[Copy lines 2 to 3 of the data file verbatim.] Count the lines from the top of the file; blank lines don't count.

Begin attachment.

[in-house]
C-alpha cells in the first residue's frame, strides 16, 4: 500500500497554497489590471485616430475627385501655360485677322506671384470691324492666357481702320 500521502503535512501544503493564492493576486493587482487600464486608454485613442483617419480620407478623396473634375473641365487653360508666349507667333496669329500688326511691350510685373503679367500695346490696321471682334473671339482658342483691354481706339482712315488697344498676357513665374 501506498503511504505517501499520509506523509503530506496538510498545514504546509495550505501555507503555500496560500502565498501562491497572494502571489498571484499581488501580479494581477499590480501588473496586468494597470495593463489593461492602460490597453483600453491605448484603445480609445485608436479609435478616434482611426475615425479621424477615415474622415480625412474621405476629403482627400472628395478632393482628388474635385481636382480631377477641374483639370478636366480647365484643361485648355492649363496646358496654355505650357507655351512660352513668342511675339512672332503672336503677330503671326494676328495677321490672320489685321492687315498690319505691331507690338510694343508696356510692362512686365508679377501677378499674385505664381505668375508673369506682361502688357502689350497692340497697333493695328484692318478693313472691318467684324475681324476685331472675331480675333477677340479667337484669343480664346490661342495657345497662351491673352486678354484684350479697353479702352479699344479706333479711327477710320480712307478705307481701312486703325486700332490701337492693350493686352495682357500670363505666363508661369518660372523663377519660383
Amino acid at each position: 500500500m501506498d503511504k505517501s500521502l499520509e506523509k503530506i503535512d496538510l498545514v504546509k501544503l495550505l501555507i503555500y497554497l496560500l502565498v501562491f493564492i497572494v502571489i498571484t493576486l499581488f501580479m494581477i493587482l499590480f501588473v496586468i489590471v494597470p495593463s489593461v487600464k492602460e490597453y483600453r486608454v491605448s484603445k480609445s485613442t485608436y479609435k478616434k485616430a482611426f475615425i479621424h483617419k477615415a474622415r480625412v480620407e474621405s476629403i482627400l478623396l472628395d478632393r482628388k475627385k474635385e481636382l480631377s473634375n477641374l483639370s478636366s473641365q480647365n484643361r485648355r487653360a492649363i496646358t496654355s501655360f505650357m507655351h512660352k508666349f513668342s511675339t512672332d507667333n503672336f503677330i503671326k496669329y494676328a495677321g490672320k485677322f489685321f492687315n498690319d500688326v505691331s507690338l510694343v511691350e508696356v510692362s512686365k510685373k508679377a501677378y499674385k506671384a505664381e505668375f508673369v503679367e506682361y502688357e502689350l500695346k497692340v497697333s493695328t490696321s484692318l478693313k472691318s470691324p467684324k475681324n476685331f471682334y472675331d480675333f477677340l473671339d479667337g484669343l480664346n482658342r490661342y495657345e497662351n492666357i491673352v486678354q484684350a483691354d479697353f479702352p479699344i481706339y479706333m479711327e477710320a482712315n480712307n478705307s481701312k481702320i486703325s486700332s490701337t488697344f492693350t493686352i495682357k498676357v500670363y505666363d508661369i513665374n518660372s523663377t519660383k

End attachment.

C-alpha cells in the first residue's frame, strides 16, 4: 500500500497554497489590471485616430475627385501655360485677322506671384470691324492666357481702320 500521502503535512501544503493564492493576486493587482487600464486608454485613442483617419480620407478623396473634375473641365487653360508666349507667333496669329500688326511691350510685373503679367500695346490696321471682334473671339482658342483691354481706339482712315488697344498676357513665374 501506498503511504505517501499520509506523509503530506496538510498545514504546509495550505501555507503555500496560500502565498501562491497572494502571489498571484499581488501580479494581477499590480501588473496586468494597470495593463489593461492602460490597453483600453491605448484603445480609445485608436479609435478616434482611426475615425479621424477615415474622415480625412474621405476629403482627400472628395478632393482628388474635385481636382480631377477641374483639370478636366480647365484643361485648355492649363496646358496654355505650357507655351512660352513668342511675339512672332503672336503677330503671326494676328495677321490672320489685321492687315498690319505691331507690338510694343508696356510692362512686365508679377501677378499674385505664381505668375508673369506682361502688357502689350497692340497697333493695328484692318478693313472691318467684324475681324476685331472675331480675333477677340479667337484669343480664346490661342495657345497662351491673352486678354484684350479697353479702352479699344479706333479711327477710320480712307478705307481701312486703325486700332490701337492693350493686352495682357500670363505666363508661369518660372523663377519660383
Amino acid at each position: 500500500m501506498d503511504k505517501s500521502l499520509e506523509k503530506i503535512d496538510l498545514v504546509k501544503l495550505l501555507i503555500y497554497l496560500l502565498v501562491f493564492i497572494v502571489i498571484t493576486l499581488f501580479m494581477i493587482l499590480f501588473v496586468i489590471v494597470p495593463s489593461v487600464k492602460e490597453y483600453r486608454v491605448s484603445k480609445s485613442t485608436y479609435k478616434k485616430a482611426f475615425i479621424h483617419k477615415a474622415r480625412v480620407e474621405s476629403i482627400l478623396l472628395d478632393r482628388k475627385k474635385e481636382l480631377s473634375n477641374l483639370s478636366s473641365q480647365n484643361r485648355r487653360a492649363i496646358t496654355s501655360f505650357m507655351h512660352k508666349f513668342s511675339t512672332d507667333n503672336f503677330i503671326k496669329y494676328a495677321g490672320k485677322f489685321f492687315n498690319d500688326v505691331s507690338l510694343v511691350e508696356v510692362s512686365k510685373k508679377a501677378y499674385k506671384a505664381e505668375f508673369v503679367e506682361y502688357e502689350l500695346k497692340v497697333s493695328t490696321s484692318l478693313k472691318s470691324p467684324k475681324n476685331f471682334y472675331d480675333f477677340l473671339d479667337g484669343l480664346n482658342r490661342y495657345e497662351n492666357i491673352v486678354q484684350a483691354d479697353f479702352p479699344i481706339y479706333m479711327e477710320a482712315n480712307n478705307s481701312k481702320i486703325s486700332s490701337t488697344f492693350t493686352i495682357k498676357v500670363y505666363d508661369i513665374n518660372s523663377t519660383k